The little man was now in his seventies and his large moustache drooped a little more. Next to his glass of porter he enjoyed his pipe and there was always plenty of fun when he was around.
Some weeks later they received a visit from her young Nursing Aunt who was now married and living in County Antrim. Looking across the table at her, Kathleen remembered her courtship much better than the wedding. She particularly remembered when her intended, James, came to visit her Aunt in Crossmaglen. At that time they were living in The Square and it was here she saw the courtship blossom and they had her complete blessing.
James was an attractive young man, tall and handsome and very much in love. He usually brought along a large box of chocolates, so he was always a very welcome visitor to their house. The courting couple sat in their front room, where the large black horsehair sofa faced the fire. Kathleen used every ruse she could think of to get into that room.
"Mammy, I always toast me bread in front of that grate".
"Don't you dare, Kathleen O'Hara".
The words were wasted on her. Armed with a slice of bread smeared with dripping, poised on the end of a toasting fork, she knocked at the door, didn't wait for an answer, but just stepped in saying,
"I'm just toasting me bread"
Sure divil a bit of notice they took of her. He had eyes only for her Aunt and hers only for him. When Kathleen pressed the bread against the bars of the grate, where the dripping melted, hissed and fell, she had time to observe them. The toast had the imprint of the bars of the grate on it but that was the way she usually ate it. Then she saw the opened box of chocolates precariously perched on her Aunt's knee and apparently forgotten. The slice of toast went on fire but this passed unnoticed so she threw it on the fire. In the darkened room she made her way to the back of the sofa, flattening her body to get underneath it. She was there for some time, the couple oblivious to her presence, waiting for the accident to happen and sure enough, eventually it did. Suddenly there were chocolates and sweets all around her, some with coloured wrappings and all with gorgeous centres.
They both made an attempt to pick them up but by then she'd had her fill. This was a marvellous experience for her and she was hoping it would happen again in the near future. She had to surface when her mother appeared and asked the lovers where she was. They hadn't noticed and took it all in good spirits. It was her Mammy who was furious. She said she would put an end to that sort of skulking and she did.
Kathleen had done her best to talk her way out of trouble but to no avail.
"Ah Mammy, you can be awful hard sometimes. Sure I was only picking up the ones that fell down and James could never get down underneath the sofa, he's too big".
That didn't move her Mammy.
"If it wasn't for your inquisitive nature and belligerent attitude to other people, life around here would be a lot easier. When your day comes, you won' t want gawking kids watching your romance".
"That would be the day", she thought. She had stood in the kitchen alone being castigated by her mother and yet not really understanding what her mother was talking about. Afterwards she looked up the word 'belligerent' in the Dictionary and wasn't much wiser. She didn't think she was warlike, always looking for trouble. If there was an argument, all she did was to stand up for herself. Sure anyone would do that and it wasn't fair to call her pugnacious either. Anyone who did stood a good chance of a punch on the nose.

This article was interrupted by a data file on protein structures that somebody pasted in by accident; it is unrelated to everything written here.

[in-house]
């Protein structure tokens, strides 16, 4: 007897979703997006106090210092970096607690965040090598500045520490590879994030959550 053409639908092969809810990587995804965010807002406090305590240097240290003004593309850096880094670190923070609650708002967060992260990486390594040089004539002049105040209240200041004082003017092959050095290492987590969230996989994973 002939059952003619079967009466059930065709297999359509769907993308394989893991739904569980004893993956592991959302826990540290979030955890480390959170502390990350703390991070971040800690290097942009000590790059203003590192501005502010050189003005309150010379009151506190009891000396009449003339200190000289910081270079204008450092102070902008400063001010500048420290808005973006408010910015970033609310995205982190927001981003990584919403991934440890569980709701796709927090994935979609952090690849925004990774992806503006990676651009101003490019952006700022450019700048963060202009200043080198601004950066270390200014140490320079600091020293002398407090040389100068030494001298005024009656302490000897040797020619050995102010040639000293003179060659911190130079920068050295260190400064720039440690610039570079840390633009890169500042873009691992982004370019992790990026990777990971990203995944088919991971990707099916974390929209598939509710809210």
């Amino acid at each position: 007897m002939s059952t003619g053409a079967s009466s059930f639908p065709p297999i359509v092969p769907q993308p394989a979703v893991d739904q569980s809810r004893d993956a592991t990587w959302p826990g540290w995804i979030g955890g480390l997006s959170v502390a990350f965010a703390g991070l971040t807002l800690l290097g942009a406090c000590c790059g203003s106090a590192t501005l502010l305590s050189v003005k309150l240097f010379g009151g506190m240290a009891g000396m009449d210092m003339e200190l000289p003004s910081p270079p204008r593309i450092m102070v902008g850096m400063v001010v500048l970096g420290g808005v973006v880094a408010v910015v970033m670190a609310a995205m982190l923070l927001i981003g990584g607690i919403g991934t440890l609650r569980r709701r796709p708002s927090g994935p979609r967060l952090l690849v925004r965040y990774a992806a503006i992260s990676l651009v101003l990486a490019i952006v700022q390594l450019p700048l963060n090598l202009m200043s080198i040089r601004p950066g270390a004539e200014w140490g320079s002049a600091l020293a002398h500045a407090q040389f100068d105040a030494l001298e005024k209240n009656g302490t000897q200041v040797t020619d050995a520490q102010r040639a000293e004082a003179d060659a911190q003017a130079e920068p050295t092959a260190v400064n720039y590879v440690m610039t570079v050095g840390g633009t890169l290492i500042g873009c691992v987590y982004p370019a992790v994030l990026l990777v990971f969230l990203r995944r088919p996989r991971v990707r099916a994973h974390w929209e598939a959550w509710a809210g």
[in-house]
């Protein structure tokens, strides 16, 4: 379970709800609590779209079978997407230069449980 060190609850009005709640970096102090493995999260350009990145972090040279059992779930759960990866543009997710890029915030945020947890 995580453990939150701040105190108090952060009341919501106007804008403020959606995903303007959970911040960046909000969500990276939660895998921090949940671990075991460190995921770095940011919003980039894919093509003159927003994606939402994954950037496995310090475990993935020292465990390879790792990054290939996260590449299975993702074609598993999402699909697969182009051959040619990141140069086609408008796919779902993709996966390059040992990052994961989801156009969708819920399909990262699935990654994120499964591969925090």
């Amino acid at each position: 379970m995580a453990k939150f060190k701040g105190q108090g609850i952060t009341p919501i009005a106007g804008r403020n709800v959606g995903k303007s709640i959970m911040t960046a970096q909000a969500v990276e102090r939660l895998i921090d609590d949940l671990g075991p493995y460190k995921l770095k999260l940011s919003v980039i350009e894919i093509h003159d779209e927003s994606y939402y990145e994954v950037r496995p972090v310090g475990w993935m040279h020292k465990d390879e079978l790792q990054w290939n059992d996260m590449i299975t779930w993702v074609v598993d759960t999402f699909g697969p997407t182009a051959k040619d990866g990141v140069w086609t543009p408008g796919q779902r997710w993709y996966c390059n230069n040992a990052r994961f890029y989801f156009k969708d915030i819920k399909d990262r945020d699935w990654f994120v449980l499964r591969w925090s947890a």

When in Mobane, Kathleen spent a lot of time sitting on her Uncle's famous bike while it stood against the wall alongside the shop window. It was there she was perched when Billie, one of Jamsie Morgan's goats, took a dislike to her. The feeling was mutual. She hated those smelly goats wandering over the rocks and only felt safe when they were back in their yard. They had a habit of getting out to munch the herbs and grasses along the roadside and a lassie returning from the well with a bucket of water was liable to get a dunt up the backside and torn skirts and knickers. She had experienced it herself only too often.
Just at present she was helpless. She had a leg each side of the bar of the bike and that horrible creature, all horns and viciousness, was attacking her. Her screams brought rescue and admonition from her Uncle.
"Get off it you shameless hussy. For Jasus sake what were you doing up there in the first place? You can't ride a man's bike with a fixed wheel".
"If I don't get on a big bike like this, I'll never get the chance to ride to Dundalk. Anyway, if you thought more about me safety and less about this machine it would be more like it".
Still he did lift her down gently.
Kathleen had had more than enough of goats lately and after that she kept a very wary look-out for them, putting as much distance between them and her as she could. There was great laughter coming from the Ball Alley, so she walked over while a game was in progress. Handball was a great favourite with the locals who hit a ball as hard as if they had a racquet in their hand. She settled herself down in the grass and had a real grandstand view. The way Lennon and McEnaney were playing they must have had great power in their arms and hands. They spent an hour in a fierce competitive game, with sleeves rolled up and perspiration running down their faces.
Kathleen's frivolous remarks from the sidelines were met with complete silence. Then she hit a raw spot.
"Wouldn't you think on a fine day like this you'd find something better to do on your land, helping your families", Kathleen said finally.
That sure upset Lennon. He hit the ball with even greater ferocity, walked off the concrete court and told her,
"Wouldn't it be a good idea if you got lost and quickly. This is a man's game and if you had a mind to join us, we've news for you. No women are allowed on this court. Get back to your dolls and let us get on with our game".
"It's not dolls. Shes startin' to look away", said McEnaney.
"God help the puir fella she puts her eye on!"
"Glory Be. It's you who are the divine terrors", she said and quickly took to her heels, running down to the Crossroads and into the house, he face still hot from McEnaney's last remark.